When I was a kid, growing up in a dreary suburb of a giant metropolis, my dad used to buy a dozen donuts to brighten up some Saturdays. We definitely had to get a whole dozen, since it wasn’t cost effective to buy just one. Since I no longer have the metabolism of a nine-year-old, I rarely buy donuts at all – nevermind a full dozen. But when I saw that Ohlin’s Bakery had made several “best donuts” lists in the Boston area, I had to check it out.
It took my husband and me at least 10 minutes to choose two from the wide array of donut offerings. Because Ohlin’s has no seating, we brought these two home:
The chocolate with maple drizzle
Soft yet springy, with a yummy glaze that’s not too sweetThe pumpkin donut
Perfect for October! It’s a “cake” donut, but very light and moist. As you bite into it, it falls apart in your mouth. Absolute heaven! Ohlin’s has a wide array of cakes, cookies, giant cinnamon rolls – you name it. But the next time I go there again, it’ll be hard to stay away from those donuts!
My husband travels a lot for work. Recently, during a trip to Bogota, Columbia, he sent me this photo along with the comment,
I have a constant urge to drink a Corona every time I use the restroom…..
It’s October! That means it’s pumpkin time! I don’t know if it’s a chick thing, but the excitement over pumpkin doesn’t seem to extend to many of the men I know. Though you can definitely taste the pumpkin in this recipe, it’s subtle enough that my pumpkin-evading husband still enjoys it. I use ground chicken in this recipe, but you could also use chicken breast and thighs, cut into cubes. Alternatively, use turkey instead of chicken. I make this chili in a slow cooker so I don’t have to keep an eye on it, but you could also simmer it on a stovetop.
- 2 lb ground chicken (or turkey)
- 1 onion, diced
- 1 cup carrots, chopped (about 3 small carrots)
- 1 bell pepper, chopped
- 1 plum tomato, chopped
- 3 cloves garlic, minced
- 1 ¼ cup pumpkin puree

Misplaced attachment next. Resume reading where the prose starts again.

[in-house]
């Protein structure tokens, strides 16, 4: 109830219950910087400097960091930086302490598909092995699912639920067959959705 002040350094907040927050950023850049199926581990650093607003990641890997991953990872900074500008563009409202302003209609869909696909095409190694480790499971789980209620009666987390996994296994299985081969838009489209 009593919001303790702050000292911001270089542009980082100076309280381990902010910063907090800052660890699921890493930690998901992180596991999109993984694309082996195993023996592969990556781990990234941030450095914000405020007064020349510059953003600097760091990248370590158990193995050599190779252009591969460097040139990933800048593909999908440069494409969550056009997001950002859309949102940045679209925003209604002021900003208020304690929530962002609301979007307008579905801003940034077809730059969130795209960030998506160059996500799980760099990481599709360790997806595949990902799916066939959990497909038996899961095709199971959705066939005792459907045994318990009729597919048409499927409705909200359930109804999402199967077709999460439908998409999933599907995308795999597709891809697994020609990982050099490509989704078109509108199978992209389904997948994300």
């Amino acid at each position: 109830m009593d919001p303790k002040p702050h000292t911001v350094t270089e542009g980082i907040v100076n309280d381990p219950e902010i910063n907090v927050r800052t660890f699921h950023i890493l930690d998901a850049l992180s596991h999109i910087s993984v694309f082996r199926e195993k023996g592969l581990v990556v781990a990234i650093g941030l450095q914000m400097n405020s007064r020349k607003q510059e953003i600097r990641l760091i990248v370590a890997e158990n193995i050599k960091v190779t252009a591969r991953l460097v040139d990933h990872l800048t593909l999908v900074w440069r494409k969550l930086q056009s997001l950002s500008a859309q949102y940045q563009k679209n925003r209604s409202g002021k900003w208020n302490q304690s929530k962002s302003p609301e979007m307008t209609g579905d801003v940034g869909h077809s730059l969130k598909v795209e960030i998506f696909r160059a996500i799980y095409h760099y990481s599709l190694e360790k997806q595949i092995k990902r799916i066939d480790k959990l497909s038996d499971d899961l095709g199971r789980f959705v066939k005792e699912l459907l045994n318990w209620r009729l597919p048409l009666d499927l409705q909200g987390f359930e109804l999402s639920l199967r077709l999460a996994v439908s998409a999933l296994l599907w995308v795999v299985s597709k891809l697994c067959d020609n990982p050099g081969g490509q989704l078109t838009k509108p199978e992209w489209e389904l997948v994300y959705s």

- 1 can (15 oz.) kidney beans
- 1 can (15 oz) cannellini beans
- 1 can (4.5 oz) green chilies
- 2.5 cups chicken broth
- 1 cup tomato sauce
- 2 bay leaves
- 2 tsp cumin
- 1 tsp oregano
- 1 tsp cinnamon
- 1 tsp chili powder
- salt, pepper to taste
- Saute chicken on high heat until white (about 5 minutes). Put chicken in slow cooker.
- Saute onion and garlic for 3-4 minutes. Add cumin and saute for 1 additional minute. Add to slow cooker.
- Add remaining ingredients to slow cooker.
- Cook on HIGH for 4 hours, or LOW for 8 hours.
- If you used of chicken instead of ground chicken, pull the meat apart using a fork.
per 12 oz. serving
Total Fat: 8.2 g
Saturated Fat: 2.3 g
Sodium: 124 mg
Sugars: 4.4 g
Protein: 24 g
What’s gleaning? Throughout the year, but especially during the harvest season, the Boston Area Gleaners (BAG) retrieves overripe, imperfect or hard-to-market fruits and vegetables that would otherwise be left in farmers’ fields. These foods are still edible and nutritious, and they are donated to agencies like the Greater Boston Food Bank and Food For Free. These organizations then distribute the food to local shelters and food pantries.
After having been on BAG’s mailing list for over a year now, I was finally able to help out at my first gleaning event! Gleaning events are often announced a couple days in advance, so it can be a little tough for those with full-time day jobs to join in, but there are weekend gleaning trips as well. I’m lucky enough that my employer gives me several hours of paid time a year to volunteer with a non-profit organization of my choosing.
I and five other volunteers met on a Wednesday afternoon at BAG’s headquarters in Waltham. We followed our fearless leader, Matt, to Dennis Busa Farm in Lexington where we spent about two and half hours picking 900 pounds of tomatoes, filling 36 cases!
As I stood among rows and rows of beautiful produce – huge green bell peppers, sprawling squash, vines full of pinkish and pointy-ended tomatoes I had never seen before – I considered all the hard work required to produce all this goodness that many of us simply devour without a second thought. The gleaning experience really opened my eyes to how much perfectly good food is considered “hard-to-market” and would likely go to waste without the Boston Area Gleaners. (In 2013, BAG gleaned over 88,000 pounds of food!)
You can read more about the Boston Area Gleaners, sign up to volunteer, or make a donation by visiting their website: http://www.bostonareagleaners.org/